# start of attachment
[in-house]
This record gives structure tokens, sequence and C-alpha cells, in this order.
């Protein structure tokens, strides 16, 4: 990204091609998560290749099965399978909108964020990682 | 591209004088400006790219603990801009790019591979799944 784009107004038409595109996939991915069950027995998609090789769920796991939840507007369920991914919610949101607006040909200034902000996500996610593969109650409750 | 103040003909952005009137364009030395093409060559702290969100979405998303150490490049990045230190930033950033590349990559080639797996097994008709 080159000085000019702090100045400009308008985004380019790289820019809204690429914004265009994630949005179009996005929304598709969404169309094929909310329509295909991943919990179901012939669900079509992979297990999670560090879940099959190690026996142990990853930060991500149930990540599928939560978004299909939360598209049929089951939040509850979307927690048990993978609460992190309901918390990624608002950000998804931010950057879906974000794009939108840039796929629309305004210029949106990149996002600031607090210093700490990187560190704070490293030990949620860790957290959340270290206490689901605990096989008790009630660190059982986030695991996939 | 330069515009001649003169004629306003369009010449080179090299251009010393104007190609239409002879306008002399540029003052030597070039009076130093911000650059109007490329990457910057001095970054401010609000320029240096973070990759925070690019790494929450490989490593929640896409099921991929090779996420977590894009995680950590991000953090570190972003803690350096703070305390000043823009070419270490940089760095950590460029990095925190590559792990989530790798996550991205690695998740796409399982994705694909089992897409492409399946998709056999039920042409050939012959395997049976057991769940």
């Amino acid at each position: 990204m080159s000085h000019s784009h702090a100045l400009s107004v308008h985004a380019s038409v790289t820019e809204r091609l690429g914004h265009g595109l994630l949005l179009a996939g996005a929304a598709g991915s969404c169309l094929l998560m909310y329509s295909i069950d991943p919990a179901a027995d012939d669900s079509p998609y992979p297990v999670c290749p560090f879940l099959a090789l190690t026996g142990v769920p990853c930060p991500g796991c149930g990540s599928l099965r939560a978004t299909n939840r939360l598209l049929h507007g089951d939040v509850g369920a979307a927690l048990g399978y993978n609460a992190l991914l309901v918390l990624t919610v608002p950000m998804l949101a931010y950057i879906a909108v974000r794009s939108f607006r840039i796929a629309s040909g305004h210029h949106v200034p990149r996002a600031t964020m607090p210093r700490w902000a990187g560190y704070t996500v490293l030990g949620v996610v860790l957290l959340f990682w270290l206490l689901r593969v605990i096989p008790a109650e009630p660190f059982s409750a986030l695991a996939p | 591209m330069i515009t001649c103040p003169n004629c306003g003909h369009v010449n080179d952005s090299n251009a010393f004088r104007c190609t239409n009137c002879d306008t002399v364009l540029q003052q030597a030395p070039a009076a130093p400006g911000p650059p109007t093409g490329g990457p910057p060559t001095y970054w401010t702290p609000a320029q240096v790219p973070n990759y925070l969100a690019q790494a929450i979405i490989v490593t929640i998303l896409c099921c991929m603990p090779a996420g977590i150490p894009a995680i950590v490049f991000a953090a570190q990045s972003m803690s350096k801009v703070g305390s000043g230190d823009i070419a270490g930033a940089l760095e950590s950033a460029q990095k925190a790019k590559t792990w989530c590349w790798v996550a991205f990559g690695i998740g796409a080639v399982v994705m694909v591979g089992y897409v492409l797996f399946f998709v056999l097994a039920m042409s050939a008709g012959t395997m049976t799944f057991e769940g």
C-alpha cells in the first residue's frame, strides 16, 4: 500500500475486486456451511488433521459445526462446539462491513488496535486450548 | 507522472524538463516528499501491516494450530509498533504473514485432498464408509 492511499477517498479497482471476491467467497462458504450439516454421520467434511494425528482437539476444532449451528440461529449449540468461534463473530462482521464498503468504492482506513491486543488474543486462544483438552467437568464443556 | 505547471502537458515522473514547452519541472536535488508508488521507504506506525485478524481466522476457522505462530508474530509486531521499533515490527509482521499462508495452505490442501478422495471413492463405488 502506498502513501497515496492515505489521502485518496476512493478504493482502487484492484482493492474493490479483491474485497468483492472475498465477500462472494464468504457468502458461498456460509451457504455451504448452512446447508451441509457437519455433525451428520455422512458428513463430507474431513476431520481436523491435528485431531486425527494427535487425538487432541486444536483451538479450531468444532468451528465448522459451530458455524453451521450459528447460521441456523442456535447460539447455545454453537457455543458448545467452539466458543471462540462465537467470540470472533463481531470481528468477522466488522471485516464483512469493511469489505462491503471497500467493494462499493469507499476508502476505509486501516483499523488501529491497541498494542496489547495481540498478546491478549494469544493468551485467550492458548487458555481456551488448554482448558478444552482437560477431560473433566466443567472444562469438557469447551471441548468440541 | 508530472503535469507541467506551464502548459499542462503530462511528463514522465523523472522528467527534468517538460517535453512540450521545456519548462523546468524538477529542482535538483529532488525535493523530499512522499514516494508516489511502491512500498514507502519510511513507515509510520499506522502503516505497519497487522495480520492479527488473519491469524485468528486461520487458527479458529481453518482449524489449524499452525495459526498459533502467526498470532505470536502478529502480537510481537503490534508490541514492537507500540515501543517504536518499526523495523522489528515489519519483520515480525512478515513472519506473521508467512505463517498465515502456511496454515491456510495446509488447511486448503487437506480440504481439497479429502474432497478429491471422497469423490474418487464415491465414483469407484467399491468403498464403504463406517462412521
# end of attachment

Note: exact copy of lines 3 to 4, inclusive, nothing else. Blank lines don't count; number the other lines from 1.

């Protein structure tokens, strides 16, 4: 990204091609998560290749099965399978909108964020990682 | 591209004088400006790219603990801009790019591979799944 784009107004038409595109996939991915069950027995998609090789769920796991939840507007369920991914919610949101607006040909200034902000996500996610593969109650409750 | 103040003909952005009137364009030395093409060559702290969100979405998303150490490049990045230190930033950033590349990559080639797996097994008709 080159000085000019702090100045400009308008985004380019790289820019809204690429914004265009994630949005179009996005929304598709969404169309094929909310329509295909991943919990179901012939669900079509992979297990999670560090879940099959190690026996142990990853930060991500149930990540599928939560978004299909939360598209049929089951939040509850979307927690048990993978609460992190309901918390990624608002950000998804931010950057879906974000794009939108840039796929629309305004210029949106990149996002600031607090210093700490990187560190704070490293030990949620860790957290959340270290206490689901605990096989008790009630660190059982986030695991996939 | 330069515009001649003169004629306003369009010449080179090299251009010393104007190609239409002879306008002399540029003052030597070039009076130093911000650059109007490329990457910057001095970054401010609000320029240096973070990759925070690019790494929450490989490593929640896409099921991929090779996420977590894009995680950590991000953090570190972003803690350096703070305390000043823009070419270490940089760095950590460029990095925190590559792990989530790798996550991205690695998740796409399982994705694909089992897409492409399946998709056999039920042409050939012959395997049976057991769940």
């Amino acid at each position: 990204m080159s000085h000019s784009h702090a100045l400009s107004v308008h985004a380019s038409v790289t820019e809204r091609l690429g914004h265009g595109l994630l949005l179009a996939g996005a929304a598709g991915s969404c169309l094929l998560m909310y329509s295909i069950d991943p919990a179901a027995d012939d669900s079509p998609y992979p297990v999670c290749p560090f879940l099959a090789l190690t026996g142990v769920p990853c930060p991500g796991c149930g990540s599928l099965r939560a978004t299909n939840r939360l598209l049929h507007g089951d939040v509850g369920a979307a927690l048990g399978y993978n609460a992190l991914l309901v918390l990624t919610v608002p950000m998804l949101a931010y950057i879906a909108v974000r794009s939108f607006r840039i796929a629309s040909g305004h210029h949106v200034p990149r996002a600031t964020m607090p210093r700490w902000a990187g560190y704070t996500v490293l030990g949620v996610v860790l957290l959340f990682w270290l206490l689901r593969v605990i096989p008790a109650e009630p660190f059982s409750a986030l695991a996939p | 591209m330069i515009t001649c103040p003169n004629c306003g003909h369009v010449n080179d952005s090299n251009a010393f004088r104007c190609t239409n009137c002879d306008t002399v364009l540029q003052q030597a030395p070039a009076a130093p400006g911000p650059p109007t093409g490329g990457p910057p060559t001095y970054w401010t702290p609000a320029q240096v790219p973070n990759y925070l969100a690019q790494a929450i979405i490989v490593t929640i998303l896409c099921c991929m603990p090779a996420g977590i150490p894009a995680i950590v490049f991000a953090a570190q990045s972003m803690s350096k801009v703070g305390s000043g230190d823009i070419a270490g930033a940089l760095e950590s950033a460029q990095k925190a790019k590559t792990w989530c590349w790798v996550a991205f990559g690695i998740g796409a080639v399982v994705m694909v591979g089992y897409v492409l797996f399946f998709v056999l097994a039920m042409s050939a008709g012959t395997m049976t799944f057991e769940g």